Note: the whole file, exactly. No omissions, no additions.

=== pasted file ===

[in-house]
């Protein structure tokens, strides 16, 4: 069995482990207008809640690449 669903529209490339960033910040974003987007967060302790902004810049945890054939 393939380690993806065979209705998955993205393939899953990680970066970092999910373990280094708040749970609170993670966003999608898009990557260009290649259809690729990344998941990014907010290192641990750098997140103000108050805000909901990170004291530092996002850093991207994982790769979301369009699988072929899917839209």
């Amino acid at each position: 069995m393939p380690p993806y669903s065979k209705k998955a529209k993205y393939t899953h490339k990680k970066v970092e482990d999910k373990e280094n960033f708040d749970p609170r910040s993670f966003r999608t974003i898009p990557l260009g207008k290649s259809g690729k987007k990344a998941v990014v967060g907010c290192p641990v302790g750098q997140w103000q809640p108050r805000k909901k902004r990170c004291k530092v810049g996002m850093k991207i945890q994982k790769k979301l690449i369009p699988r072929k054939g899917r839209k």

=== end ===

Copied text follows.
[in-house]
């Protein structure tokens, strides 16, 4: 069995482990207008809640690449 669903529209490339960033910040974003987007967060302790902004810049945890054939 393939380690993806065979209705998955993205393939899953990680970066970092999910373990280094708040749970609170993670966003999608898009990557260009290649259809690729990344998941990014907010290192641990750098997140103000108050805000909901990170004291530092996002850093991207994982790769979301369009699988072929899917839209």
């Amino acid at each position: 069995m393939p380690p993806y669903s065979k209705k998955a529209k993205y393939t899953h490339k990680k970066v970092e482990d999910k373990e280094n960033f708040d749970p609170r910040s993670f966003r999608t974003i898009p990557l260009g207008k290649s259809g690729k987007k990344a998941v990014v967060g907010c290192p641990v302790g750098q997140w103000q809640p108050r805000k909901k902004r990170c004291k530092v810049g996002m850093k991207i945890q994982k790769k979301l690449i369009p699988r072929k054939g899917r839209k």